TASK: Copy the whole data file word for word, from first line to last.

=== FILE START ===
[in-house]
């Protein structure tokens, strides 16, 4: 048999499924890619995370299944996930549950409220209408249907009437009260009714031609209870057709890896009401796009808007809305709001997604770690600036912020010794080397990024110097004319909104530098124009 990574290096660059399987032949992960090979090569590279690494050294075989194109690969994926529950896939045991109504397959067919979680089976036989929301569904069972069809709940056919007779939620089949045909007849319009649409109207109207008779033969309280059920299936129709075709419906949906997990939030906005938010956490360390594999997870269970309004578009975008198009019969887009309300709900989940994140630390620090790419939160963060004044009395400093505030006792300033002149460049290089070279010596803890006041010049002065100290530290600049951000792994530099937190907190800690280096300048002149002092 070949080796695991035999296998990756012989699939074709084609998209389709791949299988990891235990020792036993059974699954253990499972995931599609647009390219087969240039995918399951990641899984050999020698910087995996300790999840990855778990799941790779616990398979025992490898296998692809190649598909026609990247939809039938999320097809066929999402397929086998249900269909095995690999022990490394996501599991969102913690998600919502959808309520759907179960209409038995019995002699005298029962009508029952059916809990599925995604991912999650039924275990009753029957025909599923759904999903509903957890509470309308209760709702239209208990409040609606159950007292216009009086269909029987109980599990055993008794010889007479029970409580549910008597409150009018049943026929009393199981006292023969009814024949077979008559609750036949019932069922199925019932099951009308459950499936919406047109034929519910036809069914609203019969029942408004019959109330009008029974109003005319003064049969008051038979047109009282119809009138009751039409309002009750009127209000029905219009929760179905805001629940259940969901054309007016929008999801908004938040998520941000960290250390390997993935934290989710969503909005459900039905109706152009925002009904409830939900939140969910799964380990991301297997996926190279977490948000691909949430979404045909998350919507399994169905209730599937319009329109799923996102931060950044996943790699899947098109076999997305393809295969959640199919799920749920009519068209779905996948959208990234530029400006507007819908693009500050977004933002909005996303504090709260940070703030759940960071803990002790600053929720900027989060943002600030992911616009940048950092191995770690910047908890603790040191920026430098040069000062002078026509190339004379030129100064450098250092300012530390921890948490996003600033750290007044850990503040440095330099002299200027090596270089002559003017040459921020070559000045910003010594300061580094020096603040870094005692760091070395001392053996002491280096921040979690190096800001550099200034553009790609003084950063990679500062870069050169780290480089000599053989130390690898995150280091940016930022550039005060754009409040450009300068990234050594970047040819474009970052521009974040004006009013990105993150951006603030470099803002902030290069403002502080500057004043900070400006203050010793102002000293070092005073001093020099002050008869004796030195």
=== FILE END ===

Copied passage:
[in-house]
């Protein structure tokens, strides 16, 4: 048999499924890619995370299944996930549950409220209408249907009437009260009714031609209870057709890896009401796009808007809305709001997604770690600036912020010794080397990024110097004319909104530098124009 990574290096660059399987032949992960090979090569590279690494050294075989194109690969994926529950896939045991109504397959067919979680089976036989929301569904069972069809709940056919007779939620089949045909007849319009649409109207109207008779033969309280059920299936129709075709419906949906997990939030906005938010956490360390594999997870269970309004578009975008198009019969887009309300709900989940994140630390620090790419939160963060004044009395400093505030006792300033002149460049290089070279010596803890006041010049002065100290530290600049951000792994530099937190907190800690280096300048002149002092 070949080796695991035999296998990756012989699939074709084609998209389709791949299988990891235990020792036993059974699954253990499972995931599609647009390219087969240039995918399951990641899984050999020698910087995996300790999840990855778990799941790779616990398979025992490898296998692809190649598909026609990247939809039938999320097809066929999402397929086998249900269909095995690999022990490394996501599991969102913690998600919502959808309520759907179960209409038995019995002699005298029962009508029952059916809990599925995604991912999650039924275990009753029957025909599923759904999903509903957890509470309308209760709702239209208990409040609606159950007292216009009086269909029987109980599990055993008794010889007479029970409580549910008597409150009018049943026929009393199981006292023969009814024949077979008559609750036949019932069922199925019932099951009308459950499936919406047109034929519910036809069914609203019969029942408004019959109330009008029974109003005319003064049969008051038979047109009282119809009138009751039409309002009750009127209000029905219009929760179905805001629940259940969901054309007016929008999801908004938040998520941000960290250390390997993935934290989710969503909005459900039905109706152009925002009904409830939900939140969910799964380990991301297997996926190279977490948000691909949430979404045909998350919507399994169905209730599937319009329109799923996102931060950044996943790699899947098109076999997305393809295969959640199919799920749920009519068209779905996948959208990234530029400006507007819908693009500050977004933002909005996303504090709260940070703030759940960071803990002790600053929720900027989060943002600030992911616009940048950092191995770690910047908890603790040191920026430098040069000062002078026509190339004379030129100064450098250092300012530390921890948490996003600033750290007044850990503040440095330099002299200027090596270089002559003017040459921020070559000045910003010594300061580094020096603040870094005692760091070395001392053996002491280096921040979690190096800001550099200034553009790609003084950063990679500062870069050169780290480089000599053989130390690898995150280091940016930022550039005060754009409040450009300068990234050594970047040819474009970052521009974040004006009013990105993150951006603030470099803002902030290069403002502080500057004043900070400006203050010793102002000293070092005073001093020099002050008869004796030195």